Notre Dame is off to a bit of a slow start, so are the vulnerable? I spoke with Patrick Sullivan of SB Nation’s One Foot Down to find out more.
1. The Irish have certainly struggled in the first two games, but they have survived. What did Florida State and Toledo do to keep it close?
In both games, Notre Dame’s struggles were really driven by two things: the Seminoles and Rockets exploiting this Irish team’s greatest weakness (the offensive line), and Marcus Freeman’s defensive scheme — which unlike former DC Clark Lea’s bend-don’t-break defense, is predicated on being more aggressive but also giving up some big plays.
Notre Dame lost 4 OL starters to the NFL from last season’s elite group, and thus began this season with a true freshman at LT (Blake Fisher). Fisher tore his meniscus in the first half against FSU and got replaced by Michael Carmody. Carmody was obviously a step down in terms of performance, and then he, too, got hurt against Toledo, meaning 3rd-string Tosh Baker had to play. Toledo’s defensive line, just like FSU’s the week prior, had a field day — the Rockets finished the game last weekend with SIX sacks, and the ‘Noles had five in the opener. The rest of the line has done next-to-nothing to help prop up the dire situation at left tackle, as even the guys with preseason All-America hype (Jarrett Patterson, Cain Madden) have not been very good (Madden has been downright bad, in fact). Add in that starting QB Jack Coan is not very mobile, and you’ve got an Irish offense that is 125th out of 130 in the nation in sacks allowed.
The other relevant note on that side of the ball is that FSU and Toledo bottled up the Irish running game and made the Irish pretty one-dimensional (less than 200 total rushing yards and 2.7 yards per carry so far this year), which again is a symptom of how bad this offensive line has been. The Irish running backs (Kyren “Bellyman” Williams, Chris Tyree) are the best they’ve probably ever been under Brian Kelly, but opportunities are incredibly limited when the entire line gets pushed backwards on most running plays.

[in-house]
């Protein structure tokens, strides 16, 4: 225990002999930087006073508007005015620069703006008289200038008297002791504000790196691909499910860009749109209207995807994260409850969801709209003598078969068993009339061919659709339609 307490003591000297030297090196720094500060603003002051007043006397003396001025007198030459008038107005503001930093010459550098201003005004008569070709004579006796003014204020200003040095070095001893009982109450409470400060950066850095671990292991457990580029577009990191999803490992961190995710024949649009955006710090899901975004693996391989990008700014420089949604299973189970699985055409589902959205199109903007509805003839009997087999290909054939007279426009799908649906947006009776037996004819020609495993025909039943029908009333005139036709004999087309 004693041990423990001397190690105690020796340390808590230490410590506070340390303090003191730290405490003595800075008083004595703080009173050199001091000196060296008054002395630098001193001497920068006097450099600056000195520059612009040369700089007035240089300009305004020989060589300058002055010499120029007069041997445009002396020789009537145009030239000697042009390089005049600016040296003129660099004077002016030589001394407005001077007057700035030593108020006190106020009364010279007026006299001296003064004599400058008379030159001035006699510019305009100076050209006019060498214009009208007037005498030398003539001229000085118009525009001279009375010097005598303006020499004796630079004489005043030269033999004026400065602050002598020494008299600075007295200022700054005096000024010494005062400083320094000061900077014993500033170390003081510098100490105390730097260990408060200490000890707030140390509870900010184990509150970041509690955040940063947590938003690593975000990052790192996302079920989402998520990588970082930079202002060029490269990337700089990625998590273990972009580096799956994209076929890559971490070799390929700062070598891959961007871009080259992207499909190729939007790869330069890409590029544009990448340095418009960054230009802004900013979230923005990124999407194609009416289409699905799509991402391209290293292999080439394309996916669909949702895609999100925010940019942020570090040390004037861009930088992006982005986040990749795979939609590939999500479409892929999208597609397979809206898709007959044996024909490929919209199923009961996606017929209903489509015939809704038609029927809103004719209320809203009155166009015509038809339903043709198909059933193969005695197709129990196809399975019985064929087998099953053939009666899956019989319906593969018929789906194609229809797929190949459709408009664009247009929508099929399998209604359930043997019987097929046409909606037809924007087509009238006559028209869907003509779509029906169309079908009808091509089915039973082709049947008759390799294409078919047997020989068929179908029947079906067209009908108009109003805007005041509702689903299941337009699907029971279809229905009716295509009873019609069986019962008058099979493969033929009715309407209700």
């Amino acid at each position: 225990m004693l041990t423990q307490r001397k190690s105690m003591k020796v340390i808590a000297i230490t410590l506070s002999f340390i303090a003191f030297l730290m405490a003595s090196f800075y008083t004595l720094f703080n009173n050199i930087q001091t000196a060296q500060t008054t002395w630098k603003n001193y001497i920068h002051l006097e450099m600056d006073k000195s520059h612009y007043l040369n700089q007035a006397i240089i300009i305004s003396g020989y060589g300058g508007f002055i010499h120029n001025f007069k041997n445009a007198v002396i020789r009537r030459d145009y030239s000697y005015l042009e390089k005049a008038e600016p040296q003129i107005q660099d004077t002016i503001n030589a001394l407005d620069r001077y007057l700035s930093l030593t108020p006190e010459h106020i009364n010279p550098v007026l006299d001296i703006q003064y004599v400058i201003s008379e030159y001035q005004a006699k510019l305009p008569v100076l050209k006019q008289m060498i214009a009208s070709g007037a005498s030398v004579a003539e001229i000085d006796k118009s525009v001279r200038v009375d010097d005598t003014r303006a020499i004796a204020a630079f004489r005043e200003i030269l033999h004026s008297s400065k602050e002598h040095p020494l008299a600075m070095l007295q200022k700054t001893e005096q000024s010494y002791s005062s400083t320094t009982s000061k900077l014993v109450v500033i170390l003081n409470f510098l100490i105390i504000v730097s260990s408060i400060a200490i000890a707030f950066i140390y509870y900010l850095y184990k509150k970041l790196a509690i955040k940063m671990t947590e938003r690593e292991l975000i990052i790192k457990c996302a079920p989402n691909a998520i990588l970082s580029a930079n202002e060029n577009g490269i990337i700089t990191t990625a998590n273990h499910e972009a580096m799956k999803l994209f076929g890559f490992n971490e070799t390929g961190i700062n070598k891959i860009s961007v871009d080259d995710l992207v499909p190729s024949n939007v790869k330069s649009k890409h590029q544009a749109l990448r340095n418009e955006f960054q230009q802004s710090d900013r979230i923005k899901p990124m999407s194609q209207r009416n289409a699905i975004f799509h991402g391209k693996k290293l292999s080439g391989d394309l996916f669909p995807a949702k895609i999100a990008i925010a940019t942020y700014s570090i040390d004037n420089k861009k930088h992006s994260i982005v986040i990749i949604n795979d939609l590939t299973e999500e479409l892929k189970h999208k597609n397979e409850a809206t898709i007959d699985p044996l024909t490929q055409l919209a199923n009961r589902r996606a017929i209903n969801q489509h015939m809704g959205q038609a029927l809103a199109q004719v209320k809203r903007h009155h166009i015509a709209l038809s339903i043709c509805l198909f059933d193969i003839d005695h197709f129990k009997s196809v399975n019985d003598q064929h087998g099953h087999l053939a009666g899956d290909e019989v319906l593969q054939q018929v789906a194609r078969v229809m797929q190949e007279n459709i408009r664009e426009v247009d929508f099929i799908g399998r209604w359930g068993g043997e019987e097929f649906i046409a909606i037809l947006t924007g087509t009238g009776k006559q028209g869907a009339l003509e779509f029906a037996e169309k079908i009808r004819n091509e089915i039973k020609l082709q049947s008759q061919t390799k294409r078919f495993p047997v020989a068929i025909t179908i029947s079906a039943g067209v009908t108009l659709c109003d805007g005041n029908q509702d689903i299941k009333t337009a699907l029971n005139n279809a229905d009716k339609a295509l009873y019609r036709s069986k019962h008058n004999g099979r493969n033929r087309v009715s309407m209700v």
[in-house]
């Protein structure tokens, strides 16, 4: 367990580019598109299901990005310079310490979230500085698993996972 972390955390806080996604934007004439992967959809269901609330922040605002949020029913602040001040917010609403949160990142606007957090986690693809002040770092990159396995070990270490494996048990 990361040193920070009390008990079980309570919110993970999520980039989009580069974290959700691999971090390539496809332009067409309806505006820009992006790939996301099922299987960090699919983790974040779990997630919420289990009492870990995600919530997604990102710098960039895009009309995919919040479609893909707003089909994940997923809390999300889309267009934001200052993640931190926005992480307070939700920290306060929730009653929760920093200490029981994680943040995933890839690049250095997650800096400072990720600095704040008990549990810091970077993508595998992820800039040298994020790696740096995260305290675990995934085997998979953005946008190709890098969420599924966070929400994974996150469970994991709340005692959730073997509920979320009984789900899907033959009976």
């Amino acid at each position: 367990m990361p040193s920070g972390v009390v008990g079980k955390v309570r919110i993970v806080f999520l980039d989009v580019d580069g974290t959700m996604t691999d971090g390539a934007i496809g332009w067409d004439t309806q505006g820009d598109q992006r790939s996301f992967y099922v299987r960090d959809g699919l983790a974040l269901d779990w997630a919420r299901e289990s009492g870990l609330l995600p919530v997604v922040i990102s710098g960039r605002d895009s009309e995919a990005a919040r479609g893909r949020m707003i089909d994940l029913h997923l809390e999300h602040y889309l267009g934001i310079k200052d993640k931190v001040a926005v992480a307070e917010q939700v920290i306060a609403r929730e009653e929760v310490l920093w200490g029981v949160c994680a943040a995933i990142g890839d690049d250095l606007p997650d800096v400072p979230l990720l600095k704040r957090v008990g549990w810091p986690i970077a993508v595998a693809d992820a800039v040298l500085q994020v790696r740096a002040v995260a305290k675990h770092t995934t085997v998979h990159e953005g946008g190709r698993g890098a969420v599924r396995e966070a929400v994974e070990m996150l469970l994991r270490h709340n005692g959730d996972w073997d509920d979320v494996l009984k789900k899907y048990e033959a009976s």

Offensively, both FSU and Toledo have simply been able to take advantage of Freeman’s new defensive scheme and its glaring weaknesses, especially as the Irish keep losing depth at key positions like linebacker. Whether it’s the frequent 3-man front getting gashed by opposing running backs, or it’s Freeman’s defensive ends being asked to stand up and essentially play linebacker in coverage, or it’s ND’s questionable corners being asked to cover receivers on an island, the Irish have already managed to give up more plays of 60+ yards through two games than they did in 3 seasons under Clark Lea, with little else to really show for it, considering they’re 111th in the country in scoring defense, 104th in rushing defense, 62nd in pass defense, and 47th in team pass efficiency defense. The Irish have also struggled to consistently stop opponent drives, ranking 90th in the country in 3rd-down defense.
So, to sum all that up — pressuring Jack Coan and winning the line of scrimmage defensively, combined with connecting on some big plays offensively (and taking what Freeman’s defense gave them) went a long way toward Toledo and Florida State hanging around with an ND team that, on paper, should have crushed them both.
2. What is the status of Jack Coan after getting hurt Saturday, especially since he already has a comeback win over Purdue to his credit (2018).
I’ve seen no reports that he won’t be able to go (I believe he even is quoted as saying his finger is basically back to normal), so I think it’s safe to say that at worst he will have a taped-up finger but otherwise be 100%.
However, one call-out at QB is that no matter if Coan has any trouble with his finger or not, true freshman Tyler Buchner will probably make a few appearances again this week, similar to the Toledo game. It’s clear that with this Irish offensive line, it’s going to be crucial to Tommy Rees’s offense to at least occasionally involve a mobile QB who can evade the rush and who can add another running threat the defense has to respect, so despite Coan’s apparent full-go status, the Boilers will likely have to defend against two very different QBs on Saturday.
3. David Bell has been fantastic for Purdue so far. How does he match up with the Notre Dame secondary?
Short answer: for Purdue, he matches up quite well. For ND, it’s a nightmare.
Longer answer: the Irish secondary is basically All-World safety Kyle Hamilton (unreal size, speed, length, athleticism, instincts, etc.) and then a bunch of guys who are fine, but not super fast or super-lockdown in terms of their coverage abilities.